• For CentOS* 7, make sure to install a proper version of the Intel Media Server Studio (starting with version 2015 R5) and build the kernel driver as described in the Get Started Guide.

    • For other Linux systems, check the kernel version:

      4.14 and higher

      To analyze GPU usage, configure your kernel as follows: CONFIG_EXPERT=y, CONFIG_DRM_I915_LOW_LEVEL_TRACEPOINTS=y.

      If the VTune Amplifier cannot collect GPU hardware metrics and provides a corresponding error message, make sure you have installed Metrics Discovery API library from https://github.com/intel/metrics-discovery correctly. See the Troubleshooting topic for details.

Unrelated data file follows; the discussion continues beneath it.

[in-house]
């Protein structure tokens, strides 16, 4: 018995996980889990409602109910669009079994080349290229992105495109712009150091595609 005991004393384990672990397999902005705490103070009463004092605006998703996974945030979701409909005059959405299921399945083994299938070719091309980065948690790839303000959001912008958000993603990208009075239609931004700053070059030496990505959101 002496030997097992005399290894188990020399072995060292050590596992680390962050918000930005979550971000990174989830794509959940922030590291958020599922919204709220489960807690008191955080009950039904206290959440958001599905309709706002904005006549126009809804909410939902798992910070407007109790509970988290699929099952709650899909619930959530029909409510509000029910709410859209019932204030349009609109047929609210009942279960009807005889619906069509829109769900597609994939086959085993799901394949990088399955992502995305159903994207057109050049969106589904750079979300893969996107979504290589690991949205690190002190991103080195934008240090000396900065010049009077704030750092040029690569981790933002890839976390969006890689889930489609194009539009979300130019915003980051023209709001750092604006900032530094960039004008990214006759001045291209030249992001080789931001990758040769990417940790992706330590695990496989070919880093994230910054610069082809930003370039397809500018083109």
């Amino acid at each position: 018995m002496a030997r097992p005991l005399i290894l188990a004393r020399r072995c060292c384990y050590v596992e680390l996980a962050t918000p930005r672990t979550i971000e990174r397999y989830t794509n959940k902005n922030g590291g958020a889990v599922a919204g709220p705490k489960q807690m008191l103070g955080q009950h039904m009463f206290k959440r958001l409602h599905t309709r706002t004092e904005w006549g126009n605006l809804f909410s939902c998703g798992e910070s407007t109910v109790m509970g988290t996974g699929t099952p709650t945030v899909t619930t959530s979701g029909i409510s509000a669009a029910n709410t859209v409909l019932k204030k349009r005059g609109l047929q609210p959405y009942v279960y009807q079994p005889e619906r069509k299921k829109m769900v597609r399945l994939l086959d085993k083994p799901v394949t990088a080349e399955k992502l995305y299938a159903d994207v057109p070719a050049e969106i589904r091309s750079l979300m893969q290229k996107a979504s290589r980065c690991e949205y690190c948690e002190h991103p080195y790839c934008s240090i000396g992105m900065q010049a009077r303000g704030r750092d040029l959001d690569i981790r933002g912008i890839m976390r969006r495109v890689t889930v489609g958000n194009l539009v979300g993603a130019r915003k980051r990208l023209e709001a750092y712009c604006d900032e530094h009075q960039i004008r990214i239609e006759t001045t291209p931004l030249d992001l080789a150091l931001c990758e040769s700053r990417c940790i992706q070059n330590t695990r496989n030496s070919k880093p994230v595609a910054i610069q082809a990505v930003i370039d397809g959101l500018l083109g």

4.4 or 4.7

      Install Intel OpenCL SDK to patch and re-build the kernel as described in the Get Started Guide.

      4.4.111

      4.4

      3.14.5

      Install Intel Media Server Studio version applicable to your kernel version:

      • Intel Media Server Studio 2018 for 4.4.111

      • Intel Media Server Studio 2017 for 4.4

      • Intel Media Server Studio 2016 for 3.14.5

      Build the kernel driver as described in the Generic section of the Get Started Guide.

If you run GPU analysis via a Remote Desktop connection, make sure your software fits these requirements:

  • VTune Amplifier 2015 Update 2, or higher

  • Intel® Graphics driver version 15.36.14.64.4080, or higher

  • target analysis application runnable via RDC

Otherwise, run the VTune Amplifier from the target computer's console or access the computer via VNC.

Explore CPU/GPU Concurrency